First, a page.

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100 Stories and Building

After a century in business, wall and ceil-ing
contractor Minuti Ogle looks back
on its simple, artistic origins and how
time, innovation and a lot of colorful
personalities have helped it evolve into
the full service business it is today.

In 1903, Italian-born artists Adolfo
Minuti and Carlos Brioschi were decorating
some of the most ornate and magnificent
structures of their adopted city New York. They were sculptors, called
upon to create plaster cast objects to
adorn the interior and exterior walls of
such structures as Grand Central Station,
the J.P. Morgan Library and even
the Roosevelt Mansion at Oyster Bay.

The century had just turned, and the
United States was yet to face the decades
marked by war, economic turmoil and
unending innovation in the building
industry. At the same time, however, the
efforts of Brioschi and Minuti were laying
the foundation for what is today
Minuti Ogle, a Twin Cities based wall
and ceiling contractor whose evolution
reads more like architectural history
than a corporate chronicle.

With a lot of intuition and a little
luck Minuti Ogle’s generations of
leadership were able to succeed through
global disturbance, social revolution and
ever-changing building styles to create a
modern enterprise that offers clients a
full list of the latest building technologies.
Its impressive portfolio includes the
internationally recognized Mall of
America, as well as hundreds of regional

“Our history has always been important
to us, but it was not until we hit the
100-year mark that we began talking to
the Minuti and Brioschi families, and
researching historical archives,” says
Thomas Panek, president and CEO,
Minuti-Ogle. “That’s when we realized
what a colorful history we had.”

The Immigrants’ Journey Never Ends

Panek discovered that after Minuti and
Brioschi established their reputation in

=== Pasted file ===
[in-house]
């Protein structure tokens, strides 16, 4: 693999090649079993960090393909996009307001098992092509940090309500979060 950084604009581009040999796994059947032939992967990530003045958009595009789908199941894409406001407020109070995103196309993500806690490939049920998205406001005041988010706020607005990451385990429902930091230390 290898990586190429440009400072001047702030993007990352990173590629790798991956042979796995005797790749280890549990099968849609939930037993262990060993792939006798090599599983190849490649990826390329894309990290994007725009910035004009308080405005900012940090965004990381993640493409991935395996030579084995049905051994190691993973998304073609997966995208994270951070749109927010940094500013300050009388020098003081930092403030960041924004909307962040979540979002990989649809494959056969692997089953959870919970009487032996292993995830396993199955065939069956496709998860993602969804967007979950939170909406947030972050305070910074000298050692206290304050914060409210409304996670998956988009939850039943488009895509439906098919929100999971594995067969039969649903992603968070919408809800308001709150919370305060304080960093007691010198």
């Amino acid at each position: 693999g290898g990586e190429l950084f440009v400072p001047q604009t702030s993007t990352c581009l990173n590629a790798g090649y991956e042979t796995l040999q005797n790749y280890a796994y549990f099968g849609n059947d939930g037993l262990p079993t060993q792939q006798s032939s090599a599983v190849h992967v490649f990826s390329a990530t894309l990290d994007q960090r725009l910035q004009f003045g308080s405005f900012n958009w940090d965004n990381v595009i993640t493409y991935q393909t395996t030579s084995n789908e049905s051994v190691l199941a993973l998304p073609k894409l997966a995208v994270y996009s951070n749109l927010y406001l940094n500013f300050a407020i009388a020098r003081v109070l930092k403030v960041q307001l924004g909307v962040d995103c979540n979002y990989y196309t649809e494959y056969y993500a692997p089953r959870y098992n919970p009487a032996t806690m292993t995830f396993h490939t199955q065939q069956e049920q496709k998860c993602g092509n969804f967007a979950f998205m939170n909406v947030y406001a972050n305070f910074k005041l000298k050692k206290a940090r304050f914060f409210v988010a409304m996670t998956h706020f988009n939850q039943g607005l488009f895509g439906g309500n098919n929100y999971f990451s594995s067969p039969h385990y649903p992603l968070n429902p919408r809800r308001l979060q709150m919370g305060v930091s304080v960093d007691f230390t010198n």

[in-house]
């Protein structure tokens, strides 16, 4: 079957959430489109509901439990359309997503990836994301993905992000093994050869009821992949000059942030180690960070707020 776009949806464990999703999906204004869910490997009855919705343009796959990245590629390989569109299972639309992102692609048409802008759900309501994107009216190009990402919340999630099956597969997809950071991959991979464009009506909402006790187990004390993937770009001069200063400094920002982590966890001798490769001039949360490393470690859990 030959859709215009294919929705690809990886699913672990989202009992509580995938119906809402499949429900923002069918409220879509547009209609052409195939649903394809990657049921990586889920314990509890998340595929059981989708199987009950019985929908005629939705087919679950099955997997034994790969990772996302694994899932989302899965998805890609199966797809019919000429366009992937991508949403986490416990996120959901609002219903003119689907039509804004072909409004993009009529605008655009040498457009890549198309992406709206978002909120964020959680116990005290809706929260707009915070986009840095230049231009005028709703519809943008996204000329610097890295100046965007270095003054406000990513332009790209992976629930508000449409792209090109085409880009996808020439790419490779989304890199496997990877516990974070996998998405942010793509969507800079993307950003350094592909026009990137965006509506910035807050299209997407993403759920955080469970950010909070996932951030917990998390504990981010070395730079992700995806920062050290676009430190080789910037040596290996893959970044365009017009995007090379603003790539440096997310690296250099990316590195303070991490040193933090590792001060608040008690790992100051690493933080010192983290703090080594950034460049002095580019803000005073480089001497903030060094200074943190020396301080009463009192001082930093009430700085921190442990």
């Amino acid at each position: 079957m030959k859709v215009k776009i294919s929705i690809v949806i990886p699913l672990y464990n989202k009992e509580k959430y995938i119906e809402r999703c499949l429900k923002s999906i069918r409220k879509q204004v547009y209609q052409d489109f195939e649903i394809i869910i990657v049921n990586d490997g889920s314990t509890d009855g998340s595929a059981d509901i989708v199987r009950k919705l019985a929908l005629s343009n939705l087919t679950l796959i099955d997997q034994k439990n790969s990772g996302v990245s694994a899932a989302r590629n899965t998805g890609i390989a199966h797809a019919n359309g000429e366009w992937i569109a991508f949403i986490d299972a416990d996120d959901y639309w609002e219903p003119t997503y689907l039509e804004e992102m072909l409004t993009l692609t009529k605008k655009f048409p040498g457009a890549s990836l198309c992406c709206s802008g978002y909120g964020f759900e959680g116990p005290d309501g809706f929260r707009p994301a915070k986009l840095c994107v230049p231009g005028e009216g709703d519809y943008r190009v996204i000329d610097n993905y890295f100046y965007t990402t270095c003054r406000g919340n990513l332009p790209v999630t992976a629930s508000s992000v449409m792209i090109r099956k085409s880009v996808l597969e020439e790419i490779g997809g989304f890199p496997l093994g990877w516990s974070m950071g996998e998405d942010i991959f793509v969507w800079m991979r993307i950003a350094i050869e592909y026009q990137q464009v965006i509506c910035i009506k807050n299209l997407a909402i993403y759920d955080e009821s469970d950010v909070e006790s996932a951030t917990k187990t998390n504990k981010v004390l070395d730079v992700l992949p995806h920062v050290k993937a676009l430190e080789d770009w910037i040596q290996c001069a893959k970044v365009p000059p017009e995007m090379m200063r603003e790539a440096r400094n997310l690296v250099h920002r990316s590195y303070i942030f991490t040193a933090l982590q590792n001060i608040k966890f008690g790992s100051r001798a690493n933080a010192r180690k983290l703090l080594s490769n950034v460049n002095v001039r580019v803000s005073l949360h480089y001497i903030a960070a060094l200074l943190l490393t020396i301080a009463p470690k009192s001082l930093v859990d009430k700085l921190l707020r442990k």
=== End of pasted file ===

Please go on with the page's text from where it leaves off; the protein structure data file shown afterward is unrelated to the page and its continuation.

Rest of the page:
New York, a St. Paul architectural firm,
Reed and Stem, that had worked on Grand Central Station
invited both sculptors to Minnesota to work on the Midwest’s
first luxury hotel, The St. Paul Hotel, and give it their signature
European style. The St. Paul Hotel project brought demand for
their work by more Twin Cities businesses, churches and
wealthy homeowners. Realizing they had stumbled upon their
next land of opportunity, Minuti and Brioschi created a business
partnership—Brioschi-Minuti Company and made the
Twin Cities their home.

Their business thrives, but changes brought by the Great
Depression and World War II created profound realignment of
the Brioschi-Minuti business. In 1931, Adolfo Minuti died,
leaving his portion of the business to his three sons. Wary of
the nation’s reduced investment in new buildings as well as labor
and material shortages, the Minuti sons chose to focus on what
they saw as a new trend, plain plaster, and formed the Minuti
Brothers Company—the predecessor to today’s Minuti Ogle,
while the Brioschis chose to continue their decorative sculpture

A Time of Renewal

The post-war years brought domestic investment, invention
and invigoration of the Minuti Brothers Company, which was
busy plastering homes, apartments and smaller office buildings
and employing new construction materials
such as synthetics, premixed plaster
and accelerators. By the 1960s the
Minuti Brothers business remained a
humble family-business consisting of
one truck, one superintendent and an
accounting system of receivables written
on recipe cards.

Two Minuti brothers, Lawrence and
T.J., were scaling back their role in the
business due to age, leaving third brother,
August “Augie,” to run it alone. Dick
Ogle, a tradesman and entrepreneur,
stepped into a business partnership with